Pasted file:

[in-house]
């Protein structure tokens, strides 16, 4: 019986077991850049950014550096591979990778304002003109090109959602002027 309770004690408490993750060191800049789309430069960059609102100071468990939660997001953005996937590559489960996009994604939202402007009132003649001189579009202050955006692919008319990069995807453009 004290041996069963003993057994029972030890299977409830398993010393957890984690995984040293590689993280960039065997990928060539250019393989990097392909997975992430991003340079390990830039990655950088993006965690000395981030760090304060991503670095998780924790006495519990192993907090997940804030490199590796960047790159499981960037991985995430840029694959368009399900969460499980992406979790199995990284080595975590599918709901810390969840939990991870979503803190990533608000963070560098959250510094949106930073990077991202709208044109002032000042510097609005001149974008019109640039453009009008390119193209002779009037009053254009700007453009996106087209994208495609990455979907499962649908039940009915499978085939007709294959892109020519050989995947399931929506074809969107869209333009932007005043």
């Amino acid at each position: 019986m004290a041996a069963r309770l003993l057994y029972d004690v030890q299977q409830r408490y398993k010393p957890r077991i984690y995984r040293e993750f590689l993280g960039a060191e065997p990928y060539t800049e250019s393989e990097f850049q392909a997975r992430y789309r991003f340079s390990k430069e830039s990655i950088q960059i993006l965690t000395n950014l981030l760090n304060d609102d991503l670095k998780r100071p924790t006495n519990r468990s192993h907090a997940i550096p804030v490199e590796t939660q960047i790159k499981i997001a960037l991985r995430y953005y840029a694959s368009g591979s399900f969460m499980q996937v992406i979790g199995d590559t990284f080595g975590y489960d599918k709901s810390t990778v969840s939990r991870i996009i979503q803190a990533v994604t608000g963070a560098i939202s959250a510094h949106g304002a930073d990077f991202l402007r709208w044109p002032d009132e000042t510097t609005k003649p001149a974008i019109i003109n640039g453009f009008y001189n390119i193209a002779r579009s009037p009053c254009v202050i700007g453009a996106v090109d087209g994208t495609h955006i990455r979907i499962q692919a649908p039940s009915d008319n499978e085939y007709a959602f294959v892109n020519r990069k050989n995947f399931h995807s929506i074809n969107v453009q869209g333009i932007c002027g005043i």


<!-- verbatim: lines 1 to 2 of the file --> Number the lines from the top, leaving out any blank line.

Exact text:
[in-house]
């Protein structure tokens, strides 16, 4: 019986077991850049950014550096591979990778304002003109090109959602002027 309770004690408490993750060191800049789309430069960059609102100071468990939660997001953005996937590559489960996009994604939202402007009132003649001189579009202050955006692919008319990069995807453009 004290041996069963003993057994029972030890299977409830398993010393957890984690995984040293590689993280960039065997990928060539250019393989990097392909997975992430991003340079390990830039990655950088993006965690000395981030760090304060991503670095998780924790006495519990192993907090997940804030490199590796960047790159499981960037991985995430840029694959368009399900969460499980992406979790199995990284080595975590599918709901810390969840939990991870979503803190990533608000963070560098959250510094949106930073990077991202709208044109002032000042510097609005001149974008019109640039453009009008390119193209002779009037009053254009700007453009996106087209994208495609990455979907499962649908039940009915499978085939007709294959892109020519050989995947399931929506074809969107869209333009932007005043």